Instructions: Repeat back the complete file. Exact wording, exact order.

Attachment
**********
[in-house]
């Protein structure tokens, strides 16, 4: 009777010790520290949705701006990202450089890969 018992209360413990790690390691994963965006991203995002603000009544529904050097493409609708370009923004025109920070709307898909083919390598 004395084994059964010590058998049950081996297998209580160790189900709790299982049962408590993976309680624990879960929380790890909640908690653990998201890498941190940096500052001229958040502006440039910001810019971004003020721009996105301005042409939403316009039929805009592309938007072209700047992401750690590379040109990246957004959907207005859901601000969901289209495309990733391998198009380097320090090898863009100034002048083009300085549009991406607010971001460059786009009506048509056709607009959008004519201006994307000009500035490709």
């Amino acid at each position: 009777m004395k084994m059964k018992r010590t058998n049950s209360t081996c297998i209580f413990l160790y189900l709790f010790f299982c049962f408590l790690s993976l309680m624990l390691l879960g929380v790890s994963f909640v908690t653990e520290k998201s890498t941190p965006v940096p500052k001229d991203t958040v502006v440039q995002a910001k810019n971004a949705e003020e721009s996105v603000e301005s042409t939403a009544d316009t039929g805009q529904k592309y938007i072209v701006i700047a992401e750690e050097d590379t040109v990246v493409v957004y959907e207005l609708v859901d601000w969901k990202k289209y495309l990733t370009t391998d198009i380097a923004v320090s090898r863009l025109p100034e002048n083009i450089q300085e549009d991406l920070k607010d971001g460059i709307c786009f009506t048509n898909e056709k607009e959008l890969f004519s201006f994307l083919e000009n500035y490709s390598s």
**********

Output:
[in-house]
């Protein structure tokens, strides 16, 4: 009777010790520290949705701006990202450089890969 018992209360413990790690390691994963965006991203995002603000009544529904050097493409609708370009923004025109920070709307898909083919390598 004395084994059964010590058998049950081996297998209580160790189900709790299982049962408590993976309680624990879960929380790890909640908690653990998201890498941190940096500052001229958040502006440039910001810019971004003020721009996105301005042409939403316009039929805009592309938007072209700047992401750690590379040109990246957004959907207005859901601000969901289209495309990733391998198009380097320090090898863009100034002048083009300085549009991406607010971001460059786009009506048509056709607009959008004519201006994307000009500035490709």
């Amino acid at each position: 009777m004395k084994m059964k018992r010590t058998n049950s209360t081996c297998i209580f413990l160790y189900l709790f010790f299982c049962f408590l790690s993976l309680m624990l390691l879960g929380v790890s994963f909640v908690t653990e520290k998201s890498t941190p965006v940096p500052k001229d991203t958040v502006v440039q995002a910001k810019n971004a949705e003020e721009s996105v603000e301005s042409t939403a009544d316009t039929g805009q529904k592309y938007i072209v701006i700047a992401e750690e050097d590379t040109v990246v493409v957004y959907e207005l609708v859901d601000w969901k990202k289209y495309l990733t370009t391998d198009i380097a923004v320090s090898r863009l025109p100034e002048n083009i450089q300085e549009d991406l920070k607010d971001g460059i709307c786009f009506t048509n898909e056709k607009e959008l890969f004519s201006f994307l083919e000009n500035y490709s390598s």